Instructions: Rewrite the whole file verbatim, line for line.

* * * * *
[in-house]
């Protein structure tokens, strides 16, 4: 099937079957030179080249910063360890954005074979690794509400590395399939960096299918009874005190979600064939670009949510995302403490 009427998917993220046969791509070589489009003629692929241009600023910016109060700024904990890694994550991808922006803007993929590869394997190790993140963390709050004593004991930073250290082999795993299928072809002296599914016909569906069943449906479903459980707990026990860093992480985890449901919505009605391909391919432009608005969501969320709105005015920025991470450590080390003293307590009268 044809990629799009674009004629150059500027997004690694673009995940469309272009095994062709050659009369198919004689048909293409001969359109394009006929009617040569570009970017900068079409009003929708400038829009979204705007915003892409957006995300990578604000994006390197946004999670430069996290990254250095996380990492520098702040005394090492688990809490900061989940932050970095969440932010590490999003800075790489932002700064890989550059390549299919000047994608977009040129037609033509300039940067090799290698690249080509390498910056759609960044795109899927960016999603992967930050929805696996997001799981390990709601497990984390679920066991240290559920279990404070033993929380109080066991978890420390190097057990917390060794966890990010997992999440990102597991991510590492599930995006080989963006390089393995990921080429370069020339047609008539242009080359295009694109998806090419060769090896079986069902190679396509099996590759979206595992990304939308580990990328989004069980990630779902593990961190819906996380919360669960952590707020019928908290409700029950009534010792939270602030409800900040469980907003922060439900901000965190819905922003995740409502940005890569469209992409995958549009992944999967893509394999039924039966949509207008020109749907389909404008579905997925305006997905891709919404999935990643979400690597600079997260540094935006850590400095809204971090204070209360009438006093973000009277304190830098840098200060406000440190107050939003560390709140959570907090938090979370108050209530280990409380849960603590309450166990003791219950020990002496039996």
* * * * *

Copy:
[in-house]
């Protein structure tokens, strides 16, 4: 099937079957030179080249910063360890954005074979690794509400590395399939960096299918009874005190979600064939670009949510995302403490 009427998917993220046969791509070589489009003629692929241009600023910016109060700024904990890694994550991808922006803007993929590869394997190790993140963390709050004593004991930073250290082999795993299928072809002296599914016909569906069943449906479903459980707990026990860093992480985890449901919505009605391909391919432009608005969501969320709105005015920025991470450590080390003293307590009268 044809990629799009674009004629150059500027997004690694673009995940469309272009095994062709050659009369198919004689048909293409001969359109394009006929009617040569570009970017900068079409009003929708400038829009979204705007915003892409957006995300990578604000994006390197946004999670430069996290990254250095996380990492520098702040005394090492688990809490900061989940932050970095969440932010590490999003800075790489932002700064890989550059390549299919000047994608977009040129037609033509300039940067090799290698690249080509390498910056759609960044795109899927960016999603992967930050929805696996997001799981390990709601497990984390679920066991240290559920279990404070033993929380109080066991978890420390190097057990917390060794966890990010997992999440990102597991991510590492599930995006080989963006390089393995990921080429370069020339047609008539242009080359295009694109998806090419060769090896079986069902190679396509099996590759979206595992990304939308580990990328989004069980990630779902593990961190819906996380919360669960952590707020019928908290409700029950009534010792939270602030409800900040469980907003922060439900901000965190819905922003995740409502940005890569469209992409995958549009992944999967893509394999039924039966949509207008020109749907389909404008579905997925305006997905891709919404999935990643979400690597600079997260540094935006850590400095809204971090204070209360009438006093973000009277304190830098840098200060406000440190107050939003560390709140959570907090938090979370108050209530280990409380849960603590309450166990003791219950020990002496039996």